A current topic that is floating around the retirement planning industry is the new DOL rule. The goal of the rule is to protect the savings of investors going into retirement by expanding the types of retirement investment advice covered by fiduciary protections.
The Department of Labor feels that many loopholes exist in the definition of retirement investment advice under the outdated DOL rules. They feel that this exposes many middle class families, especially IRA owners, to advice that may not be in their best interest. Under the DOLs proposed definition, any individual receiving compensation for providing advice that is individualized or specifically directed to a particular plan sponsor (an employer with a retirement plan), plan participant, or IRA owner for consideration in making a retirement investment decision is a fiduciary. Being a fiduciary simply means that the adviser must provide impartial advice in their clients best interest and cannot accept any payments creating conflicts of interest unless they qualify for an exemption intended to assure that the customer is adequately protected.
What you, the investor, can expect from firms in compliance with the new rules
Commits the firm and adviser to providing advice in the client’s best interest. Committing to a best interest standard requires the adviser and the company to act with care, skill, prudence, and diligence that a prudent person would exercise based on the current circumstances. In addition the firm and the adviser must avoid misleading statements about fees and conflicts of interest.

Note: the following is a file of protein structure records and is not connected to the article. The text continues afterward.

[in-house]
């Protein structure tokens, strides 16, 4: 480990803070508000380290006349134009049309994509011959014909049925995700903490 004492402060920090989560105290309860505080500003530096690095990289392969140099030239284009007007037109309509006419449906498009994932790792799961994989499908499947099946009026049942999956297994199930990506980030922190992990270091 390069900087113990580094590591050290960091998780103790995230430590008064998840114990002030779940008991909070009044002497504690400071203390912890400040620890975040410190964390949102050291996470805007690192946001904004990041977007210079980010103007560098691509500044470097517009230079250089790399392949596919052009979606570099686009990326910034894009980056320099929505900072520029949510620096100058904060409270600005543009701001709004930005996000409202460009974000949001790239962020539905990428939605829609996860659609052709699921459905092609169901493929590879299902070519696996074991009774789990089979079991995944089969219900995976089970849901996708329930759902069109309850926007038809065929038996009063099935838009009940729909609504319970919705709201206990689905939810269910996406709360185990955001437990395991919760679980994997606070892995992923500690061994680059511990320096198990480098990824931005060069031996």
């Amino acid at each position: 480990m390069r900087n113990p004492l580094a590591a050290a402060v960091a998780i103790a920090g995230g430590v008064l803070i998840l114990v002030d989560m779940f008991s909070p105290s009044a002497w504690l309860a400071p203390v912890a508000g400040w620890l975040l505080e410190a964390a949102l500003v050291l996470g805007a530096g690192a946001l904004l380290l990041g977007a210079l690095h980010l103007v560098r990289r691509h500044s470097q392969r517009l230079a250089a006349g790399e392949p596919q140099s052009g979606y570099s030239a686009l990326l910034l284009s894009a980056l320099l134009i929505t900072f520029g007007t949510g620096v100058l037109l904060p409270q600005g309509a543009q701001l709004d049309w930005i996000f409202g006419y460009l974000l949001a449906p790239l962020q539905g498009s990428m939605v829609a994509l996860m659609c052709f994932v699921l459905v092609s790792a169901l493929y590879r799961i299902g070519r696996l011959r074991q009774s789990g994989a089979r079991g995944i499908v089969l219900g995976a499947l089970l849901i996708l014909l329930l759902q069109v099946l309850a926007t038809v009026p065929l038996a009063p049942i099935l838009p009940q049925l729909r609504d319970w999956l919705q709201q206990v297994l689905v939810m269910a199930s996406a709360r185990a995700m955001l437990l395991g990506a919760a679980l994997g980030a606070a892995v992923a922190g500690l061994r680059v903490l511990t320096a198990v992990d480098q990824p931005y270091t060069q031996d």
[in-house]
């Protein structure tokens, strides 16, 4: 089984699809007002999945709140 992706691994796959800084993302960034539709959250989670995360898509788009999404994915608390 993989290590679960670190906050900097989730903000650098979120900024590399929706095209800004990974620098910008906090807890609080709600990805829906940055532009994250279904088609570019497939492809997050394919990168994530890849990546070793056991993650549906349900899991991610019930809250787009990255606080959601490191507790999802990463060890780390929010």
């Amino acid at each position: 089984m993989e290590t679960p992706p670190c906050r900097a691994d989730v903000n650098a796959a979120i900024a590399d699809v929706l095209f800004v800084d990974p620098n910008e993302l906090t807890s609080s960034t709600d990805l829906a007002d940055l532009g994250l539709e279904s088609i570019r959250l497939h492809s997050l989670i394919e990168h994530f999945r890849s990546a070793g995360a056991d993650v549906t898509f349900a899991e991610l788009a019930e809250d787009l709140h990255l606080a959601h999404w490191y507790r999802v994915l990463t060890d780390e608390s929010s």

Warrants that the firm has adopted policies and procedures designed to mitigate conflicts of interest. Specifically, the firm must warrant that is has identified material conflicts of interest and compensation structures that encourage individual advisers to make recommendations that are not in the clients best interest and has adopted measures to mitigate any harmful impact on savers from those conflicts of interest. Under the new rules, adviser will be able to continue receiving common forms of compensation.
Clearly and prominently disclose any conflicts of interest, like hidden fees often buried in the fine print or backdoor payments, that might prevent the adviser from providing advice in the client’s best interest. The contract must also direct the customer to a webpage disclosing the compensation arrangements entered into by the adviser and the firm and make customers aware of their right to complete information on the fees charged.
Here at Baird, our mission is as follows
“To provide the best financial advice and service to our clients and be the best place to work for our associates”
“…Honesty in our business dealings and integrity in everything we do” -Robert W. Baird
It is our belief and our practice to put the best interest of the client ahead of the firm’s interest. We believe that good business practices perpetuates a successful business, not hidden fees, backdoor payments, or get rich quick schemes.
As a current client, you can expect the same level of diligence and care that you have already experienced, if any changes need to be made to your current portfolio to comply with the rules, we will work with you to reorganize your portfolio.
As a potential future client, we encourage you to get in touch with an adviser to get more information on what your retirement portfolio should look like and how we can help you reach your retirement goals.